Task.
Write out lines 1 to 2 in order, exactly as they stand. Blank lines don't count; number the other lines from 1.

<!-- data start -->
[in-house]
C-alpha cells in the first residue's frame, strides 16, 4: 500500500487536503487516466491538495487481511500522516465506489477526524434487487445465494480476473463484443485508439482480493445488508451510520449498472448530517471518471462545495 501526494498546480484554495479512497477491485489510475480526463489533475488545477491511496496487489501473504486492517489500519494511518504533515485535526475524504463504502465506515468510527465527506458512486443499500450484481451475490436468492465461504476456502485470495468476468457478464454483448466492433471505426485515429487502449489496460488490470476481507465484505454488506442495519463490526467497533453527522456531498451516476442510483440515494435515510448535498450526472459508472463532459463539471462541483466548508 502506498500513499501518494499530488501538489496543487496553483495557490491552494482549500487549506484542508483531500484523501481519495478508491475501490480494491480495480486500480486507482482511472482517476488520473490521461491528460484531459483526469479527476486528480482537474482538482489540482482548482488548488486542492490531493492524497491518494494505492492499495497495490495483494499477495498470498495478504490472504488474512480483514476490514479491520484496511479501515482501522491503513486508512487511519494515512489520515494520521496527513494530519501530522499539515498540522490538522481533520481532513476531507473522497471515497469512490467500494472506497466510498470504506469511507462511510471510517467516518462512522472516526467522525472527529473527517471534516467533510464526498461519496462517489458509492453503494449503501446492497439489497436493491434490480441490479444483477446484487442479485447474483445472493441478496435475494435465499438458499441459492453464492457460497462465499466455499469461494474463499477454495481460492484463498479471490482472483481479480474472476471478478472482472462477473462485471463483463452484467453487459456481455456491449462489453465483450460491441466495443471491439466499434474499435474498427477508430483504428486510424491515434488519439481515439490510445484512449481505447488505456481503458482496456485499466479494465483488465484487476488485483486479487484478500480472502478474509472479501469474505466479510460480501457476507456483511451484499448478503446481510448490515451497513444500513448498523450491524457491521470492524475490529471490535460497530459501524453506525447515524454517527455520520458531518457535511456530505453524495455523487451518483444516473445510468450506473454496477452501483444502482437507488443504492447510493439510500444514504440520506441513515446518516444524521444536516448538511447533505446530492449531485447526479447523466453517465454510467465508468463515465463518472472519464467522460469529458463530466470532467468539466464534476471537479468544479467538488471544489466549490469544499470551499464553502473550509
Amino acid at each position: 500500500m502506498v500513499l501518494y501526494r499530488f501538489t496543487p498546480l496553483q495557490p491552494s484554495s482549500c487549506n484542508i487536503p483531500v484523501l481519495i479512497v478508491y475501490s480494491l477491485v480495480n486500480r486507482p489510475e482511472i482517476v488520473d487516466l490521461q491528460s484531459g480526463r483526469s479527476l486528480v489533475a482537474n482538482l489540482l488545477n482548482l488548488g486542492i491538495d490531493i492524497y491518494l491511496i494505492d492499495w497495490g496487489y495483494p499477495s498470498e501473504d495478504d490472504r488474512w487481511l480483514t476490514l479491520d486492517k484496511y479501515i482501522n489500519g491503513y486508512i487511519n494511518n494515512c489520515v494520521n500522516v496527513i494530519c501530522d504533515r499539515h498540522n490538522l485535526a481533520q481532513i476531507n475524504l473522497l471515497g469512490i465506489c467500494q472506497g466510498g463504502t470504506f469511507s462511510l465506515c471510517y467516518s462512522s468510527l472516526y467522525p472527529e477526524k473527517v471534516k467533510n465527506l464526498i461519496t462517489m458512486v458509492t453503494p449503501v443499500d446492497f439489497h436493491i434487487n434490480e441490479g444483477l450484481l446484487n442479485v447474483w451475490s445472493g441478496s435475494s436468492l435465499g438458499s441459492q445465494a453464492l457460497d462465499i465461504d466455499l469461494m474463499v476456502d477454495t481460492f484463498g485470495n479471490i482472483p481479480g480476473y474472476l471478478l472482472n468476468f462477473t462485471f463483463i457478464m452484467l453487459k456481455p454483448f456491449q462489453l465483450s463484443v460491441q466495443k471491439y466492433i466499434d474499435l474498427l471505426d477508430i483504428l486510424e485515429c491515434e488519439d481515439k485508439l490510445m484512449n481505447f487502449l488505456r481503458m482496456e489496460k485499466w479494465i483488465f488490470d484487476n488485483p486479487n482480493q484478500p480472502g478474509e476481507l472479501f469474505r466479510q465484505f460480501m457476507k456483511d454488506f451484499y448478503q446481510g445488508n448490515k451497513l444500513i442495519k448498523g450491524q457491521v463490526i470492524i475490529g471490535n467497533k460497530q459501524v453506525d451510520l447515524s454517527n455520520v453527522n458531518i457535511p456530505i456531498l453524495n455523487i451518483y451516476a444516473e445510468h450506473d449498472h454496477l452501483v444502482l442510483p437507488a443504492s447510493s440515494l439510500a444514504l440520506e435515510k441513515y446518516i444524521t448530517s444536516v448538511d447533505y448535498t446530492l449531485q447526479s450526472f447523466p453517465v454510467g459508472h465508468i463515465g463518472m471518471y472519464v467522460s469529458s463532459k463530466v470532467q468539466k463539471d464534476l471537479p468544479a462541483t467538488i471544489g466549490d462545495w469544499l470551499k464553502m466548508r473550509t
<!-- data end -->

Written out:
[in-house]
C-alpha cells in the first residue's frame, strides 16, 4: 500500500487536503487516466491538495487481511500522516465506489477526524434487487445465494480476473463484443485508439482480493445488508451510520449498472448530517471518471462545495 501526494498546480484554495479512497477491485489510475480526463489533475488545477491511496496487489501473504486492517489500519494511518504533515485535526475524504463504502465506515468510527465527506458512486443499500450484481451475490436468492465461504476456502485470495468476468457478464454483448466492433471505426485515429487502449489496460488490470476481507465484505454488506442495519463490526467497533453527522456531498451516476442510483440515494435515510448535498450526472459508472463532459463539471462541483466548508 502506498500513499501518494499530488501538489496543487496553483495557490491552494482549500487549506484542508483531500484523501481519495478508491475501490480494491480495480486500480486507482482511472482517476488520473490521461491528460484531459483526469479527476486528480482537474482538482489540482482548482488548488486542492490531493492524497491518494494505492492499495497495490495483494499477495498470498495478504490472504488474512480483514476490514479491520484496511479501515482501522491503513486508512487511519494515512489520515494520521496527513494530519501530522499539515498540522490538522481533520481532513476531507473522497471515497469512490467500494472506497466510498470504506469511507462511510471510517467516518462512522472516526467522525472527529473527517471534516467533510464526498461519496462517489458509492453503494449503501446492497439489497436493491434490480441490479444483477446484487442479485447474483445472493441478496435475494435465499438458499441459492453464492457460497462465499466455499469461494474463499477454495481460492484463498479471490482472483481479480474472476471478478472482472462477473462485471463483463452484467453487459456481455456491449462489453465483450460491441466495443471491439466499434474499435474498427477508430483504428486510424491515434488519439481515439490510445484512449481505447488505456481503458482496456485499466479494465483488465484487476488485483486479487484478500480472502478474509472479501469474505466479510460480501457476507456483511451484499448478503446481510448490515451497513444500513448498523450491524457491521470492524475490529471490535460497530459501524453506525447515524454517527455520520458531518457535511456530505453524495455523487451518483444516473445510468450506473454496477452501483444502482437507488443504492447510493439510500444514504440520506441513515446518516444524521444536516448538511447533505446530492449531485447526479447523466453517465454510467465508468463515465463518472472519464467522460469529458463530466470532467468539466464534476471537479468544479467538488471544489466549490469544499470551499464553502473550509